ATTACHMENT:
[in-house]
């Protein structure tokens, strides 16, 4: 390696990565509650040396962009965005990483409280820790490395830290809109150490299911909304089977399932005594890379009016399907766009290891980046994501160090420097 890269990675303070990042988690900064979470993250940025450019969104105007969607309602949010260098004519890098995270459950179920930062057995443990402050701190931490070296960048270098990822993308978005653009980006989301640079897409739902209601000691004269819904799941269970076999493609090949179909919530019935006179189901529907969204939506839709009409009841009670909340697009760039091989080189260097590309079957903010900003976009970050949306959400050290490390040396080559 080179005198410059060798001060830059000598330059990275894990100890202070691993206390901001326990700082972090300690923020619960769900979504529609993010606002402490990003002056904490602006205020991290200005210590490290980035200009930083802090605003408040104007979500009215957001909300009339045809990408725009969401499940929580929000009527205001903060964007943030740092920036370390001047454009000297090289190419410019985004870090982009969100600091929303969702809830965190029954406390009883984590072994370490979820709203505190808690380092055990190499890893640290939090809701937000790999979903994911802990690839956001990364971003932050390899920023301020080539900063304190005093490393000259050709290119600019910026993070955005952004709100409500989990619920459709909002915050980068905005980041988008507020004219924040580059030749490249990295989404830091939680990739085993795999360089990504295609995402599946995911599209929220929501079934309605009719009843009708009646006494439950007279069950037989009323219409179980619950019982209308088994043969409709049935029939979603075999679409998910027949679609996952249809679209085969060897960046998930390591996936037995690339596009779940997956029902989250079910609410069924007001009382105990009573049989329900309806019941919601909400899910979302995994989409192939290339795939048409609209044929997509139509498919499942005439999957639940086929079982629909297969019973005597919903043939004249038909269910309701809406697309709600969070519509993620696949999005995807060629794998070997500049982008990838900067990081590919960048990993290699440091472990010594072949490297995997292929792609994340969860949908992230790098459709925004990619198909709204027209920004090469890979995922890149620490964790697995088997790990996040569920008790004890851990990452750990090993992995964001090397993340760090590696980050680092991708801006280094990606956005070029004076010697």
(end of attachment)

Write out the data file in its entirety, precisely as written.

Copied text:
[in-house]
């Protein structure tokens, strides 16, 4: 390696990565509650040396962009965005990483409280820790490395830290809109150490299911909304089977399932005594890379009016399907766009290891980046994501160090420097 890269990675303070990042988690900064979470993250940025450019969104105007969607309602949010260098004519890098995270459950179920930062057995443990402050701190931490070296960048270098990822993308978005653009980006989301640079897409739902209601000691004269819904799941269970076999493609090949179909919530019935006179189901529907969204939506839709009409009841009670909340697009760039091989080189260097590309079957903010900003976009970050949306959400050290490390040396080559 080179005198410059060798001060830059000598330059990275894990100890202070691993206390901001326990700082972090300690923020619960769900979504529609993010606002402490990003002056904490602006205020991290200005210590490290980035200009930083802090605003408040104007979500009215957001909300009339045809990408725009969401499940929580929000009527205001903060964007943030740092920036370390001047454009000297090289190419410019985004870090982009969100600091929303969702809830965190029954406390009883984590072994370490979820709203505190808690380092055990190499890893640290939090809701937000790999979903994911802990690839956001990364971003932050390899920023301020080539900063304190005093490393000259050709290119600019910026993070955005952004709100409500989990619920459709909002915050980068905005980041988008507020004219924040580059030749490249990295989404830091939680990739085993795999360089990504295609995402599946995911599209929220929501079934309605009719009843009708009646006494439950007279069950037989009323219409179980619950019982209308088994043969409709049935029939979603075999679409998910027949679609996952249809679209085969060897960046998930390591996936037995690339596009779940997956029902989250079910609410069924007001009382105990009573049989329900309806019941919601909400899910979302995994989409192939290339795939048409609209044929997509139509498919499942005439999957639940086929079982629909297969019973005597919903043939004249038909269910309701809406697309709600969070519509993620696949999005995807060629794998070997500049982008990838900067990081590919960048990993290699440091472990010594072949490297995997292929792609994340969860949908992230790098459709925004990619198909709204027209920004090469890979995922890149620490964790697995088997790990996040569920008790004890851990990452750990090993992995964001090397993340760090590696980050680092991708801006280094990606956005070029004076010697």